Tipping Your Way Across Europe

Traveling through Europe is an adventure. There's a lot of history and culture to absorb. There's also a lot of rules when it comes to etiquette. One such rule is how to tip. It's not always cut and dry. Europe approaches tipping differently than what's done in the U.S. By not knowing these rules, you risk committing a faux pas and, at worst, insulting the recipient.


Tipping Food Servers in Europe

In the U.S., servers' tips are an integral part of their income. Tipping is the standard. While in Europe, tipping is considered a bonus for exceptional service and meals, however, it is not mandatory. Five to 15 percent is all that's expected. Or, you can just round up the dinner bill. Tipping in cash is the norm. No gratuity is required if the service is bad.


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Make sure, when tipping, that you hand the tip directly to the server. You don't want to leave it on the table.

In some countries, like France and Denmark, restaurants include a tip in the final bill. It is noted as a service charge. So, check if it's on the bill and the percentage before you decide to tip.


Taxi Drivers and Tips

Although taxi drivers don't expect a tip, the locals will often round a fare up for convenience's sake. Overall, it's not necessary. If the service was really good, feel free to add a few euros.


Consider also:Can You Afford Europe the Summer?

Hotel Tipping

The rule of thumb is to tip when the service is rendered. For instance, don't wait until the end of your five-night stay to tip the cleaning staff. Leave a euro, or local equivalent, tip on your pillow every day.



Tip the porter or bellhop one euro or local equivalent for each bag they carry. Do it at the time of service. That also goes for the doormen and any other hotel staff that are of service.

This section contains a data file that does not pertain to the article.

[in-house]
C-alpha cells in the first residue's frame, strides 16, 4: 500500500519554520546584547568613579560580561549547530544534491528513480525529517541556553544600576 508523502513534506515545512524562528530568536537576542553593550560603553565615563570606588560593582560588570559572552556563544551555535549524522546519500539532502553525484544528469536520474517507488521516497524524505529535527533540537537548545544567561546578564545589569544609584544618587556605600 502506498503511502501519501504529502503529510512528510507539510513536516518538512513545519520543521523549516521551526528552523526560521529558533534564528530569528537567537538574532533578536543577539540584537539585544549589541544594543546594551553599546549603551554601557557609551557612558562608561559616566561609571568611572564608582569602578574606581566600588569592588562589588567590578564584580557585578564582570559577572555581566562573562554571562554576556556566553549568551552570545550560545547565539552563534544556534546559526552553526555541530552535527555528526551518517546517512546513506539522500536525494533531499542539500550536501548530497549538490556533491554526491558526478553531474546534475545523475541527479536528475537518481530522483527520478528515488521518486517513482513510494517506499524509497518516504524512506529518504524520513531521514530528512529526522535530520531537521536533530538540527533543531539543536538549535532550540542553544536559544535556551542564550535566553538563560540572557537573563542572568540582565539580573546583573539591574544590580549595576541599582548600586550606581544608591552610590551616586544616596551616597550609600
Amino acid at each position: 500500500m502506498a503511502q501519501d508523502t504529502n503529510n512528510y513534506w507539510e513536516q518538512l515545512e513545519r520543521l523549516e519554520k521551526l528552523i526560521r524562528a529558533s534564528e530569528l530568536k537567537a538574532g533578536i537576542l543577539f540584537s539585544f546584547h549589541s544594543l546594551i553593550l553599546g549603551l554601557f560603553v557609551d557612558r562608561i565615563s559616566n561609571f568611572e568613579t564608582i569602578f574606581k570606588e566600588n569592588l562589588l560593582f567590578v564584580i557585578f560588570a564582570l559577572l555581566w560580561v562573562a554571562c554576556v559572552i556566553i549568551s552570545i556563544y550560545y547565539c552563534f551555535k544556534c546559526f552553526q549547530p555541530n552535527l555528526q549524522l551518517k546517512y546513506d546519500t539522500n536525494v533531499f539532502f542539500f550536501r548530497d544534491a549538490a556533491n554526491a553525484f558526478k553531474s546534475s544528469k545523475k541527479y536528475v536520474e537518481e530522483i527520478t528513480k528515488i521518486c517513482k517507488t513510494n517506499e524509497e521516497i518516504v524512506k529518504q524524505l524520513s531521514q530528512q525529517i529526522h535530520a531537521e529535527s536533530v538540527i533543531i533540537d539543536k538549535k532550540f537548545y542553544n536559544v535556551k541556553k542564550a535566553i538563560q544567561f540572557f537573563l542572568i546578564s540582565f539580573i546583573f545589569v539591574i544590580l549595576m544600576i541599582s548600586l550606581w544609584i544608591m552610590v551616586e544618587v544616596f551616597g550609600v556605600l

Don't forget the concierge. This person can be indispensable when you're new to a city. Help getting that elusive dinner reservation or tickets to a show is invaluable. It is appropriate to tip them 5 to 10 euros, depending on how much help they were.


Europe approaches tipping differently than what's done in the U.S.

Tour Directors and Guides

Tipping the people associated with providing tours for you in Europe is typically customary. The tour director should receive, depending on service, the equivalent of $7 to $10 per day. The bus driver and any local guides will also need tipping – $3 per day for the bus driver and $2 per tour for the local guide.


There are some countries where tipping the guide is not expected. They include:


  • Italy
  • Denmark
  • Finland (tipping government employees who provide a tour is illegal)
  • Kazakhstan
  • Netherlands
  • Serbia
  • Sweden


Make sure you always carry euros or the local currency if you're in a country that does encourage tipping.

Consider also:3 Ways to Start a Vacation Fund

No Need to Tip in Scandinavia

There are countries in which no tipping is necessary. For instance, there's no tipping needed in the Scandinavian countries. These include:


  • Denmark
  • Norway
  • Finland
  • Iceland

All tips are automatically built into the service charge. This includes restaurants.

Choose Your Total

In the U.S. they say "keep the change." In some European countries, you tell the server what you want to pay. For instance, if the bill comes to $24.99, you might tell the server $27. You can hand your credit card over or cash, and $27 is what you will be charged. Some countries that go by this tradition include:



  • Germany
  • Austria
  • Switzerland
  • Czech Republic

This makes tipping clean and straightforward.

No Tips for Bags or Housekeeping

It's customary to tip per bag when a bellhop or porter wrangle all your totes. But in two countries, they don't ask or want tips for carrying your bags to hotel rooms. Don't expect to tip for this service in Ireland and Scotland.

Great Britain is willing to keep your rooms clean for no additional charge. So it's not necessary or expected to tip the cleaning staff.




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